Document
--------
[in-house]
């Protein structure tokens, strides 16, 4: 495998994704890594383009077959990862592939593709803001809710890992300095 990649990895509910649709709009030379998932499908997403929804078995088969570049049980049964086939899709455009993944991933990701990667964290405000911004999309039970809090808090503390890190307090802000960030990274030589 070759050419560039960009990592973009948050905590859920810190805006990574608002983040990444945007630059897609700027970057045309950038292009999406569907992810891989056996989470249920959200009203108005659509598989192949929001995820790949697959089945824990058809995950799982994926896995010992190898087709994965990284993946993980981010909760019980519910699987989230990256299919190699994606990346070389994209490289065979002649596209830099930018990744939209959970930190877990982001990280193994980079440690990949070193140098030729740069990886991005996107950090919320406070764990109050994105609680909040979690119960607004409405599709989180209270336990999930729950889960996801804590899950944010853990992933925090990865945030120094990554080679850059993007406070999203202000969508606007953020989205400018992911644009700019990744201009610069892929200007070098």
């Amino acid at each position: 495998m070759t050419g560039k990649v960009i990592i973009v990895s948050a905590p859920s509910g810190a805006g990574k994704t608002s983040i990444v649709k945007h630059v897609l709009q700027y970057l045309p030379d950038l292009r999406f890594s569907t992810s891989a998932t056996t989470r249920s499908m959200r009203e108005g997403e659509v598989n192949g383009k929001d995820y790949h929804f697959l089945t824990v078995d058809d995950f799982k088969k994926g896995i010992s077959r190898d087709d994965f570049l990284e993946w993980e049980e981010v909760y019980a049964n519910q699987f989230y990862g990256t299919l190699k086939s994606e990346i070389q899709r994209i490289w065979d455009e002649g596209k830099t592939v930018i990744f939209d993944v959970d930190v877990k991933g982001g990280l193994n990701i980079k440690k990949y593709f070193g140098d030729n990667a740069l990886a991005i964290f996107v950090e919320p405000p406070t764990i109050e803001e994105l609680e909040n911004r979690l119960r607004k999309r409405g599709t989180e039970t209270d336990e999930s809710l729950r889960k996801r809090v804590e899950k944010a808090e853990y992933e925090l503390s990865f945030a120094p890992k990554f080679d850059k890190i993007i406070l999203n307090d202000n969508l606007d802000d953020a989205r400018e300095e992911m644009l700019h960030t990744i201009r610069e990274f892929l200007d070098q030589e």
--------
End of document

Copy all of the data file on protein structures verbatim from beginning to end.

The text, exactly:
[in-house]
């Protein structure tokens, strides 16, 4: 495998994704890594383009077959990862592939593709803001809710890992300095 990649990895509910649709709009030379998932499908997403929804078995088969570049049980049964086939899709455009993944991933990701990667964290405000911004999309039970809090808090503390890190307090802000960030990274030589 070759050419560039960009990592973009948050905590859920810190805006990574608002983040990444945007630059897609700027970057045309950038292009999406569907992810891989056996989470249920959200009203108005659509598989192949929001995820790949697959089945824990058809995950799982994926896995010992190898087709994965990284993946993980981010909760019980519910699987989230990256299919190699994606990346070389994209490289065979002649596209830099930018990744939209959970930190877990982001990280193994980079440690990949070193140098030729740069990886991005996107950090919320406070764990109050994105609680909040979690119960607004409405599709989180209270336990999930729950889960996801804590899950944010853990992933925090990865945030120094990554080679850059993007406070999203202000969508606007953020989205400018992911644009700019990744201009610069892929200007070098």
């Amino acid at each position: 495998m070759t050419g560039k990649v960009i990592i973009v990895s948050a905590p859920s509910g810190a805006g990574k994704t608002s983040i990444v649709k945007h630059v897609l709009q700027y970057l045309p030379d950038l292009r999406f890594s569907t992810s891989a998932t056996t989470r249920s499908m959200r009203e108005g997403e659509v598989n192949g383009k929001d995820y790949h929804f697959l089945t824990v078995d058809d995950f799982k088969k994926g896995i010992s077959r190898d087709d994965f570049l990284e993946w993980e049980e981010v909760y019980a049964n519910q699987f989230y990862g990256t299919l190699k086939s994606e990346i070389q899709r994209i490289w065979d455009e002649g596209k830099t592939v930018i990744f939209d993944v959970d930190v877990k991933g982001g990280l193994n990701i980079k440690k990949y593709f070193g140098d030729n990667a740069l990886a991005i964290f996107v950090e919320p405000p406070t764990i109050e803001e994105l609680e909040n911004r979690l119960r607004k999309r409405g599709t989180e039970t209270d336990e999930s809710l729950r889960k996801r809090v804590e899950k944010a808090e853990y992933e925090l503390s990865f945030a120094p890992k990554f080679d850059k890190i993007i406070l999203n307090d202000n969508l606007d802000d953020a989205r400018e300095e992911m644009l700019h960030t990744i201009r610069e990274f892929l200007d070098q030589e």